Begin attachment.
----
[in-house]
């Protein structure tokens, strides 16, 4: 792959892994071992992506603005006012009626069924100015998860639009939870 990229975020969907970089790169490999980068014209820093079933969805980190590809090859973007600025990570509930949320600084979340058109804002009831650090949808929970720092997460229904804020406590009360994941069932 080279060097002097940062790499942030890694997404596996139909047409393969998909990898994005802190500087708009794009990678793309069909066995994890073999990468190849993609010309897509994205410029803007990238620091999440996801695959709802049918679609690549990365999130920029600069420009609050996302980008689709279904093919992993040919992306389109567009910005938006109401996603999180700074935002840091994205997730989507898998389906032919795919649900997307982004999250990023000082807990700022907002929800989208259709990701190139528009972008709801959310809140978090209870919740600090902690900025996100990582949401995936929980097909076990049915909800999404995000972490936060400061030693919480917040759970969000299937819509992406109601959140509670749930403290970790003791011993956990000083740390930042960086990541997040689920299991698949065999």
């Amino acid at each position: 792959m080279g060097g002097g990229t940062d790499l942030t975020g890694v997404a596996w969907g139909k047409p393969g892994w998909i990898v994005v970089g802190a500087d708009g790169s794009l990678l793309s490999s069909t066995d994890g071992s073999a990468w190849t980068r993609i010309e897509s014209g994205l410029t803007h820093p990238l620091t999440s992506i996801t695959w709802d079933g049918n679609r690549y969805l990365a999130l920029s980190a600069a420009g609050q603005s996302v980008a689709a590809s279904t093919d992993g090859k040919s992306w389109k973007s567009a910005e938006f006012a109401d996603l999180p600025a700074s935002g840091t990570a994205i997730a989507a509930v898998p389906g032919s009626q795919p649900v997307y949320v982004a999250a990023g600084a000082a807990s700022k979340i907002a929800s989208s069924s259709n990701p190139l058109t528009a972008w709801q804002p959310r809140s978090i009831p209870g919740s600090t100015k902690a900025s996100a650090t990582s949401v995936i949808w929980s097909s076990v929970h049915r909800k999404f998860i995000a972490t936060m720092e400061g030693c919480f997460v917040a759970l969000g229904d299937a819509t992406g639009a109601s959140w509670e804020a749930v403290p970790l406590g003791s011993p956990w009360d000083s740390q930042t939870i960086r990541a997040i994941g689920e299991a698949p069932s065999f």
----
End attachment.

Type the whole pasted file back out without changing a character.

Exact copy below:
[in-house]
């Protein structure tokens, strides 16, 4: 792959892994071992992506603005006012009626069924100015998860639009939870 990229975020969907970089790169490999980068014209820093079933969805980190590809090859973007600025990570509930949320600084979340058109804002009831650090949808929970720092997460229904804020406590009360994941069932 080279060097002097940062790499942030890694997404596996139909047409393969998909990898994005802190500087708009794009990678793309069909066995994890073999990468190849993609010309897509994205410029803007990238620091999440996801695959709802049918679609690549990365999130920029600069420009609050996302980008689709279904093919992993040919992306389109567009910005938006109401996603999180700074935002840091994205997730989507898998389906032919795919649900997307982004999250990023000082807990700022907002929800989208259709990701190139528009972008709801959310809140978090209870919740600090902690900025996100990582949401995936929980097909076990049915909800999404995000972490936060400061030693919480917040759970969000299937819509992406109601959140509670749930403290970790003791011993956990000083740390930042960086990541997040689920299991698949065999």
């Amino acid at each position: 792959m080279g060097g002097g990229t940062d790499l942030t975020g890694v997404a596996w969907g139909k047409p393969g892994w998909i990898v994005v970089g802190a500087d708009g790169s794009l990678l793309s490999s069909t066995d994890g071992s073999a990468w190849t980068r993609i010309e897509s014209g994205l410029t803007h820093p990238l620091t999440s992506i996801t695959w709802d079933g049918n679609r690549y969805l990365a999130l920029s980190a600069a420009g609050q603005s996302v980008a689709a590809s279904t093919d992993g090859k040919s992306w389109k973007s567009a910005e938006f006012a109401d996603l999180p600025a700074s935002g840091t990570a994205i997730a989507a509930v898998p389906g032919s009626q795919p649900v997307y949320v982004a999250a990023g600084a000082a807990s700022k979340i907002a929800s989208s069924s259709n990701p190139l058109t528009a972008w709801q804002p959310r809140s978090i009831p209870g919740s600090t100015k902690a900025s996100a650090t990582s949401v995936i949808w929980s097909s076990v929970h049915r909800k999404f998860i995000a972490t936060m720092e400061g030693c919480f997460v917040a759970l969000g229904d299937a819509t992406g639009a109601s959140w509670e804020a749930v403290p970790l406590g003791s011993p956990w009360d000083s740390q930042t939870i960086r990541a997040i994941g689920e299991a698949p069932s065999f």